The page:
Conformity was a key element of American attitudes in the 1950’s. Even at “Pencey prep” the idea of conformity was crucial to the school life. Everyone looked the same, acted the same and even spoke the same. However Holden doesn’t conform. He acts as an individual rather than as part of a group. Holden’s individualistic attitude is especially evident and important while he is in school but is also noticeable throughout the rest of the novel. Salinger uses the conformity principle to place Holden in a different place to everybody else. It makes everyone except Holden to have a robotic outlook on life whereas Holden’s aspect on life is completely independent of everyone else around him this non-conformity adds further to another major factor in the novel, Holden’s narration. Holden makes sweeping statements and huge generalisations “all those ivy league bastards look alike”.
This makes him an extremely unreliable narrator. However the reader seems to be drawn to Holden’s character and becomes almost protective of his opinions. However it is important to notice that Holden’s version of events may not be the whole truth if truthful at all. Furthermore, Holden’s active imagination and lies add to this sense of unreliability. He lies quite unnecessarily about several things including his age when he is on the train leaving school, “Rudolph Schmitt”. Holden obviously wanted to please ‘Ernest Morrows’ mother. I think this shows a predominant feature of Holden’s character.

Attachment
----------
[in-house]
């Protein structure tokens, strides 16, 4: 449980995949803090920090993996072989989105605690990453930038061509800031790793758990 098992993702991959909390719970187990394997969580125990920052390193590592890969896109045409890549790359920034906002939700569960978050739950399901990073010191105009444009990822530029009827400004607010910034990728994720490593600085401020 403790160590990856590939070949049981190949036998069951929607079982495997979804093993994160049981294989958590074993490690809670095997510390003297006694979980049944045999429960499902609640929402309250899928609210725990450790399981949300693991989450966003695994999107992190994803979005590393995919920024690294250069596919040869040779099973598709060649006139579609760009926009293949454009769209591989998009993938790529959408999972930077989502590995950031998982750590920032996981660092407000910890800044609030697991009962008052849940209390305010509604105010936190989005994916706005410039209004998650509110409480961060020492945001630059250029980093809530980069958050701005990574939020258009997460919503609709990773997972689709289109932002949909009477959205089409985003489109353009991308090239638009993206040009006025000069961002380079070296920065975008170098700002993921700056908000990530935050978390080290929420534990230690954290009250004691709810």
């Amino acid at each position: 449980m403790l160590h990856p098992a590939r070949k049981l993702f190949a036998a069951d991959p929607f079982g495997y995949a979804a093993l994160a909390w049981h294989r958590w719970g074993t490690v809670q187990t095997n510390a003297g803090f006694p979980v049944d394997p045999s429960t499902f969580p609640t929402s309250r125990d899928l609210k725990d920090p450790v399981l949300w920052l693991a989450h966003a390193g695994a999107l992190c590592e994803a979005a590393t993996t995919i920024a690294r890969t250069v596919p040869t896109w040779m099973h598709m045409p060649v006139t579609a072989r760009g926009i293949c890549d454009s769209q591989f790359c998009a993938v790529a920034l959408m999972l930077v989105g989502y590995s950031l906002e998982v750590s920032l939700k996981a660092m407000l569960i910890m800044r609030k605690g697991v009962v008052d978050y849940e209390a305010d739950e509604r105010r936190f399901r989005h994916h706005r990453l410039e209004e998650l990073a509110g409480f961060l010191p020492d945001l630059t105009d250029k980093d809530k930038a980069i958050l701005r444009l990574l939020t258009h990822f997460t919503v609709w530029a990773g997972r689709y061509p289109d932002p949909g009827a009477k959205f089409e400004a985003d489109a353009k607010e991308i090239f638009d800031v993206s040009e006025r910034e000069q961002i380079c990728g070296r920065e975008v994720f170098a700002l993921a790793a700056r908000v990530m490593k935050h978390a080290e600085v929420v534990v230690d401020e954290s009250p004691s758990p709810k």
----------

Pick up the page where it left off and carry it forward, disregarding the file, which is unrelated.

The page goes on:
Holden looks to please most people he comes across even if he doesn’t particularly like them. This seems to be done through a sense of guilt once again relating back to Allie. He believes that if he is kind to the people he comes across he might prevent them some of the pain he has experienced. Holden is very honest with himself but especially with the reader. There is not one moment in the book where he lies to himself or the reader. Salinger uses this fact to get Holden closer to the reader by creating an image of reliability but most of all a respect for Holden’s honesty. This further adds to Holden’s personality, he is brutally honest about himself which makes him appear almost humble in his approach to others.